As you are looking to 2010 for improvements in your online business? Consider one or more of my top 10 resolutions/suggestions for 2010. Hopefully they will help you with your business in the new year. Theses are not ranked in order of importance just by when they came into my head :) First, the best way to plan for the future is to assess the past, so here are a few suggestions.
  1. Take these first few days of the new year to reflect on what you want out of your online business. There are many reasons for starting an online business; is the reason you started still a reality? Did you just want extra cash? Did you get laid-off and need the additional income? Did you want to expand your Brick and Mortar business? Did you want to grow your business into a huge online operation? Look at what motivated you to start and see how well you did so far. Take stock of where you are currently and be honest about it.

  2. Take these first few days of 2010 to assess your business and the ecommerce climate. If you are a marketplace seller, take stock of what worked and what didn't for each marketplace. Stop looking at each sales channel from the same perspective. If you only sell on your website, then consider growing incremental sales on one or more of the viable marketplaces on the web.

  3. If you are a small seller, part-time seller, lifestyle seller, hobbiest, eBay seller (eBay is your sole marketing vehicle) please understand that ecommerce today is nothing like when you started. There are many more marketing options available now, your competition has increased and the online consumer is much more demanding. The idealism that carried you through the early days of your business needs to be replaced by the cold, hard reality of doing business on the web today. Take this time to assess, how you can achieve your goals in light of the current environment.

  4. If you are a large seller looking to grow your business even more in 2010, take stock of all of the marketing channels available and start using the ones that make the most sense. I would recommend a site called Quantcast.com to give you a feel for what the demographic is for each marketplace. What sells well at eBay may not at Amazon or Buy.com.

  5. Do not "live" on any one marketplace. This applies mostly to small sellers who don't have the resources, nor desire to sell on multiple channels. Take it from me, I lived solely on eBay and waited too long to launch my website, when my business model on eBay no longer worked, I didn't have enough website business to keep me afloat. At the very least launch a website and grow it while selling on a marketplace. If you decide to "live" on a marketplace, please make sure your livelihood doesn't depend on it.

  6. Many online sellers are fantastic at sourcing product, but not so good at the other aspects of the business (customer service, shipment, etc.) If you plan on selling on a marketplace, remember that each channel will become more restrictive, rather than less. Performance will be key to your success on each sales channel.

    Ship your orders sooner rather than later. At Buy.com we require that sellers ship their items within 2 business days. We have some exceptions depending on category. Amazon is heading that direction. They currently do not require it but my guess is they will soon. WalMart does require that sellers ship with 2 business days.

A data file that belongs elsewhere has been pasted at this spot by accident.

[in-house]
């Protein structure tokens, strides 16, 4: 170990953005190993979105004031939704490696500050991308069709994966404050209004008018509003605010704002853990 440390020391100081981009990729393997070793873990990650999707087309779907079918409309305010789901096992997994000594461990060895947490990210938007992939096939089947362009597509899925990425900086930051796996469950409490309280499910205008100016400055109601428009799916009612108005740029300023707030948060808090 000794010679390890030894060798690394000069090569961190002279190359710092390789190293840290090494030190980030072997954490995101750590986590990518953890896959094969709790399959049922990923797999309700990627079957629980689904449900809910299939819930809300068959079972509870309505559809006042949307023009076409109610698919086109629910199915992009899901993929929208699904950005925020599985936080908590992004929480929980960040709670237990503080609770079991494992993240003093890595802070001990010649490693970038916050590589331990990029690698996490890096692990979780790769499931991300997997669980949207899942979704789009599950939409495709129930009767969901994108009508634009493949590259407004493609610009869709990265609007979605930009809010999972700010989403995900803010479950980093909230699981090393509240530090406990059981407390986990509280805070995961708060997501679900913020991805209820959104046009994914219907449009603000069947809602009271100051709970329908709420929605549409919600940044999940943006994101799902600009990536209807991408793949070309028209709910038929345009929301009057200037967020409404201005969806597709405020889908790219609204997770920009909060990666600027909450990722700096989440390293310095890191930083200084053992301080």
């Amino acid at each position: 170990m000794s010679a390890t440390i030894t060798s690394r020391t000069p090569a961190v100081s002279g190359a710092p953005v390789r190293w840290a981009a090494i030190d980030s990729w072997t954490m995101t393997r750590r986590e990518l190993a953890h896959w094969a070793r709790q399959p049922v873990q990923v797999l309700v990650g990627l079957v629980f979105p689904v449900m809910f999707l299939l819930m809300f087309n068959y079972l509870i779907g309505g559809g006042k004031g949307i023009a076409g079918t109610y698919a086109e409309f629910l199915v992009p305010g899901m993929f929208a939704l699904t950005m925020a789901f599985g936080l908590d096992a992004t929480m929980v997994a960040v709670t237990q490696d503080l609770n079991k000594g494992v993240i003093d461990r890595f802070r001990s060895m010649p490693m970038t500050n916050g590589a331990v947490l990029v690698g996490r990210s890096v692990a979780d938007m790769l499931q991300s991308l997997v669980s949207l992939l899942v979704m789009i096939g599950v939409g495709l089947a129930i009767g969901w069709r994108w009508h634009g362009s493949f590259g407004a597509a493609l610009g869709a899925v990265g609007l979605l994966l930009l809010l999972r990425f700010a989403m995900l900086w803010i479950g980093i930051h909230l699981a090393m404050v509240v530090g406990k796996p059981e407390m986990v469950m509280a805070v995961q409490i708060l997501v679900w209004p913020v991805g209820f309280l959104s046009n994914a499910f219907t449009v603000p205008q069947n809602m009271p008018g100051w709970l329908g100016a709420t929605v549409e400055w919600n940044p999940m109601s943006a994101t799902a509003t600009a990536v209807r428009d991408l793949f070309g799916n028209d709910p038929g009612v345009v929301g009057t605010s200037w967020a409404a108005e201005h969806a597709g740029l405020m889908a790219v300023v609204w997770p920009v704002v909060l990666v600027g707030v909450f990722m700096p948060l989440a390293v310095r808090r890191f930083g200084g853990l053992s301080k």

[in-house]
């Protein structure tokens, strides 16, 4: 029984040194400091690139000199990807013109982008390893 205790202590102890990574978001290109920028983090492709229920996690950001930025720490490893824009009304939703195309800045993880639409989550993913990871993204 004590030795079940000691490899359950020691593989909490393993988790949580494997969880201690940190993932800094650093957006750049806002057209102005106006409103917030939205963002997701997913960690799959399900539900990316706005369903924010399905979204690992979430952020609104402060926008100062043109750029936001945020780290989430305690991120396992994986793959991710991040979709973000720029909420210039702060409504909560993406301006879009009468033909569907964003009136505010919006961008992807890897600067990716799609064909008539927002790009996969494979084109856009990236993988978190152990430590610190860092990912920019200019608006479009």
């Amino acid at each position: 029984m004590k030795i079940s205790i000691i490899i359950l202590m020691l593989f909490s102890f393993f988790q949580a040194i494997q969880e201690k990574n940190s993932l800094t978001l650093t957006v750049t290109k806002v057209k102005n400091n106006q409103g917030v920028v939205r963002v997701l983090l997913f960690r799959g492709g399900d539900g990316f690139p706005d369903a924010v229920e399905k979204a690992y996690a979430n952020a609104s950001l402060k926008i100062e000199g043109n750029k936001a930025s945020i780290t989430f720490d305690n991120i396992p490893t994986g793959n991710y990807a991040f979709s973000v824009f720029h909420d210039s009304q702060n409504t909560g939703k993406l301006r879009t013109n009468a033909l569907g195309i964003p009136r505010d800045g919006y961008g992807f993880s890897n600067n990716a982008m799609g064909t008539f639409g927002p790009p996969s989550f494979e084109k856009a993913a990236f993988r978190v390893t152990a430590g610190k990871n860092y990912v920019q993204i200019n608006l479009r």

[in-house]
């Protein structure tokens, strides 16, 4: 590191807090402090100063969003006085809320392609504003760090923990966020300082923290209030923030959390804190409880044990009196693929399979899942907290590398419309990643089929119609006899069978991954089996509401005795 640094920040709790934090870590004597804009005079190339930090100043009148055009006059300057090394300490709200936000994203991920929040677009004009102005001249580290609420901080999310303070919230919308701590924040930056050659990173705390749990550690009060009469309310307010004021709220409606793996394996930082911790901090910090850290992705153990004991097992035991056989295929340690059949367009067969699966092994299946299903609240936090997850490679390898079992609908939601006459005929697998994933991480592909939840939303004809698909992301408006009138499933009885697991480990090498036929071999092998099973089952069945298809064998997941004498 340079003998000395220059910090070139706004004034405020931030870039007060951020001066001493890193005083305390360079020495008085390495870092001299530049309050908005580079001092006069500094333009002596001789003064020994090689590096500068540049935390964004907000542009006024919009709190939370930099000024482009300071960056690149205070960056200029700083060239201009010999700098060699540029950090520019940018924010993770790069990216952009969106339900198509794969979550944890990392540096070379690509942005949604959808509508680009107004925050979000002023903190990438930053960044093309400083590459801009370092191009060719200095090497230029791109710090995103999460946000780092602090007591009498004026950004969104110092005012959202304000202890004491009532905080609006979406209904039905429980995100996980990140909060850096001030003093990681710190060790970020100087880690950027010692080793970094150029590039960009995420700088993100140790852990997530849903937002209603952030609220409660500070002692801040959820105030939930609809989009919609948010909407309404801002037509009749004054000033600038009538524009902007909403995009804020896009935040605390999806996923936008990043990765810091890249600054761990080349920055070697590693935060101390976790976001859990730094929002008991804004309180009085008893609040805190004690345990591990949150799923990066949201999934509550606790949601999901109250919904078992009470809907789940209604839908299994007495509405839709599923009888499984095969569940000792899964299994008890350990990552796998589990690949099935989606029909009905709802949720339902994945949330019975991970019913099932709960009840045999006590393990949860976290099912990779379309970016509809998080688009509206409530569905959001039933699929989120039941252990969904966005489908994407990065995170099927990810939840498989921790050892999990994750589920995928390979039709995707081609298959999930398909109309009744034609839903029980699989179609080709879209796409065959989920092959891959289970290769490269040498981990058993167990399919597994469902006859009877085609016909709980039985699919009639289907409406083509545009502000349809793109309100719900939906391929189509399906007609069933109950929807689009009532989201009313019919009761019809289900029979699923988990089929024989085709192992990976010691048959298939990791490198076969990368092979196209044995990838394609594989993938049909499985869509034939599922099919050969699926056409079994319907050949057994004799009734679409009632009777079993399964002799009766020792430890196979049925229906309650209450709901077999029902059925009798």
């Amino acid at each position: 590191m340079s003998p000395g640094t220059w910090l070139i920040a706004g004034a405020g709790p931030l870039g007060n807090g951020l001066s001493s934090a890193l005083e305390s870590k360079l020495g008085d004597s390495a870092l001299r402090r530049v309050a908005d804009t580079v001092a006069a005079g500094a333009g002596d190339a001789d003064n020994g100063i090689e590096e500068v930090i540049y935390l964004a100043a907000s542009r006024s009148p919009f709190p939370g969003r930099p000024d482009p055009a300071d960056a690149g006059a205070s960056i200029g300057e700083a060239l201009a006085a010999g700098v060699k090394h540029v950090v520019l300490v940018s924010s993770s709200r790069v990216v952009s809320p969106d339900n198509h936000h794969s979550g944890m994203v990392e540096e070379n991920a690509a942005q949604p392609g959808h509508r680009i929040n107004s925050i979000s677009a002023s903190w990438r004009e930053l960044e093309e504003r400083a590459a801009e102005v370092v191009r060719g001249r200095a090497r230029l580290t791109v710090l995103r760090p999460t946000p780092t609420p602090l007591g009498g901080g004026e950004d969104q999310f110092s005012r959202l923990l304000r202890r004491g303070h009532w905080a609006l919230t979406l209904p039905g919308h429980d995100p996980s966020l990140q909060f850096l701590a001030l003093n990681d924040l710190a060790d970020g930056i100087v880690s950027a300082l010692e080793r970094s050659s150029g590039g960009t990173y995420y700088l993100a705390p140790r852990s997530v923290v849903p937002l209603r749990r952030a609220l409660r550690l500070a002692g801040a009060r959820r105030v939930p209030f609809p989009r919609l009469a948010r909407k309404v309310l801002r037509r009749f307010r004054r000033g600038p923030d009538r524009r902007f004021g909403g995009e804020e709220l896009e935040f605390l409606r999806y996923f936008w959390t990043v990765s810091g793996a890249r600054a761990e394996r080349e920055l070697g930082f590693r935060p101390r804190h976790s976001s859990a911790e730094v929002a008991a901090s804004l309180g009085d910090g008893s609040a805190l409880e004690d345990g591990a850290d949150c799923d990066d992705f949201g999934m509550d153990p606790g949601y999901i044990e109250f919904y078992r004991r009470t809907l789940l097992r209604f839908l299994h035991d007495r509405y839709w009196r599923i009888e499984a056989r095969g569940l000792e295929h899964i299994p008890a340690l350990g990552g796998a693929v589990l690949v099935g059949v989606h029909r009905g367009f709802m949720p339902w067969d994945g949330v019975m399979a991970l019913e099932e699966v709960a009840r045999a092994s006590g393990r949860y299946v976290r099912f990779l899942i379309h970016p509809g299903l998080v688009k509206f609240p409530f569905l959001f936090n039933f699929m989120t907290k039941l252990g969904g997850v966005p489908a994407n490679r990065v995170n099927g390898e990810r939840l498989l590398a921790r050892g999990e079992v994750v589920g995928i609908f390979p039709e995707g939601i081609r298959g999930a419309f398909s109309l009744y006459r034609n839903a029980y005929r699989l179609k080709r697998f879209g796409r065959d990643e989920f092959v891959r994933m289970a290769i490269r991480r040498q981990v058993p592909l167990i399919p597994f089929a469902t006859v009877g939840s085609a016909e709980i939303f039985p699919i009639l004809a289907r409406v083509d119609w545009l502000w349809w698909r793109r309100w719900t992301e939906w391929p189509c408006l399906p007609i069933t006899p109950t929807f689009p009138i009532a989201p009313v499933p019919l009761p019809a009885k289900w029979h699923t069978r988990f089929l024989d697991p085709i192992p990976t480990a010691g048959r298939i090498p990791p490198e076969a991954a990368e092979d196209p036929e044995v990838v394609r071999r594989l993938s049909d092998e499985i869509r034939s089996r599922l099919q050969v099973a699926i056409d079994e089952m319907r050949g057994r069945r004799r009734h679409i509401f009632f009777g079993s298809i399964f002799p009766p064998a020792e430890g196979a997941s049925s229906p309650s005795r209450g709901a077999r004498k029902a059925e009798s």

In a recent Business Week article "eBay's Last-minute Delivery Push" "Vice-President for Buyer & Seller Experience Dinesh Lathi says its sellers take an average of four days to ship items, and 85% of orders ship within three days. That's an improvement over a year ago, though Lathi won't say by how much. "We are working with sellers to make sure they are better-positioned to meet buyers' expectations," Lathi says."

    In the good old days, that kind of performance worked on eBay, because eBay was the only place to get the product, but there are way too many viable options to eBay these days, so shipping in 4-days does not measure-up. If you want to be successful on other marketplaces you will need to improve your performance.

  7. Stop looking at Marketplaces as customer acquisition tools, even eBay: First each marketplace will have rules that restrict you from marketing to their customers and you may put your selling account in jeopardy and secondly because it really doesn't work.

    Consumers shop on these sites for a reason, because they like the broad selection, the way the site works and they know the site will stand behind the purchase. Buy.com customers regularly turn in sellers who market directly to them. Even eBay shoppers are extremely difficult to acquire. I had 400,000 customers at Glacier Bay and only 40,000 of them were regular customers. I could only get maybe 10% of those regular customers to shop from my website.

    Customer acquisition should come through comparison shopping, paid search, SEO and other marketing efforts. Marketplaces should be considered incremental sales channels based on revenue sharing. If the share of revenue that a marketplace gets works within your financial model, then make that marketplace part of your business.

  8. Understand what your business model is: If you are a high value, low volume seller than the marketplace may not be for you. Marketplaces are competitive and usually the lowest price gets the sale. Marketplace managers are looking for sellers with great selection, low prices and great performance, so before you sign-up take this into consideration.

    Many successful online businesses thrive with the high value, low volume approach onCheck Spelling their websites and use marketplaces for liquidation and cost recovery. Find the model that works for your business.

  9. Are you enjoying your business, or is it sucking the life out of you? Take these first weeks to assess what you are doing and either re-commit yourself to your business plan, revamp your business plan or find an exit.

  10. This is specifically directed at eBay sellers. The eBay of today will never again be like it was and you need to finally come to grips with that. Either make eBay work for you or find another option.
Happy New Year to all of you and I would love to hear your comments or additional suggestions.

Just my 15%